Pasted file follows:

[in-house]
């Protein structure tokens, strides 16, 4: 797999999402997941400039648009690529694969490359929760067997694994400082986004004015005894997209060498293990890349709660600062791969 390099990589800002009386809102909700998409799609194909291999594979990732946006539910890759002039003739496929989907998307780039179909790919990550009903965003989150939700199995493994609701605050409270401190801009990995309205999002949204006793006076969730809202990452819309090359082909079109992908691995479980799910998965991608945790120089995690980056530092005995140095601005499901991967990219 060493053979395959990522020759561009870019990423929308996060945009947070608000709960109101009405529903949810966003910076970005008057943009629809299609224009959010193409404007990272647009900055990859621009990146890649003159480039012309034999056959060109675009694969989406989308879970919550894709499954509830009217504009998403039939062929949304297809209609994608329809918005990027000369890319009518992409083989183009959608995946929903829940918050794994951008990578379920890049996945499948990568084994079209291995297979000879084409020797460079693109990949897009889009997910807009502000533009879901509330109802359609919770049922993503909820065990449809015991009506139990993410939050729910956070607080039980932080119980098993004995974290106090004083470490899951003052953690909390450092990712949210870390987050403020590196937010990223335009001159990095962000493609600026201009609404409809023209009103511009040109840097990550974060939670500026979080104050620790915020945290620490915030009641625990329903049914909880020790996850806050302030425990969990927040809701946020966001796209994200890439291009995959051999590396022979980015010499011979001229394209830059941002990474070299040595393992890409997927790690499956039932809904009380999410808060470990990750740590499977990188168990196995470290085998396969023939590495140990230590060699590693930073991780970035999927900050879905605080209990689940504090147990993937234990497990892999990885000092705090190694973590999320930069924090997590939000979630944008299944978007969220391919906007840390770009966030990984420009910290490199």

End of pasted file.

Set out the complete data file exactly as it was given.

[in-house]
């Protein structure tokens, strides 16, 4: 797999999402997941400039648009690529694969490359929760067997694994400082986004004015005894997209060498293990890349709660600062791969 390099990589800002009386809102909700998409799609194909291999594979990732946006539910890759002039003739496929989907998307780039179909790919990550009903965003989150939700199995493994609701605050409270401190801009990995309205999002949204006793006076969730809202990452819309090359082909079109992908691995479980799910998965991608945790120089995690980056530092005995140095601005499901991967990219 060493053979395959990522020759561009870019990423929308996060945009947070608000709960109101009405529903949810966003910076970005008057943009629809299609224009959010193409404007990272647009900055990859621009990146890649003159480039012309034999056959060109675009694969989406989308879970919550894709499954509830009217504009998403039939062929949304297809209609994608329809918005990027000369890319009518992409083989183009959608995946929903829940918050794994951008990578379920890049996945499948990568084994079209291995297979000879084409020797460079693109990949897009889009997910807009502000533009879901509330109802359609919770049922993503909820065990449809015991009506139990993410939050729910956070607080039980932080119980098993004995974290106090004083470490899951003052953690909390450092990712949210870390987050403020590196937010990223335009001159990095962000493609600026201009609404409809023209009103511009040109840097990550974060939670500026979080104050620790915020945290620490915030009641625990329903049914909880020790996850806050302030425990969990927040809701946020966001796209994200890439291009995959051999590396022979980015010499011979001229394209830059941002990474070299040595393992890409997927790690499956039932809904009380999410808060470990990750740590499977990188168990196995470290085998396969023939590495140990230590060699590693930073991780970035999927900050879905605080209990689940504090147990993937234990497990892999990885000092705090190694973590999320930069924090997590939000979630944008299944978007969220391919906007840390770009966030990984420009910290490199």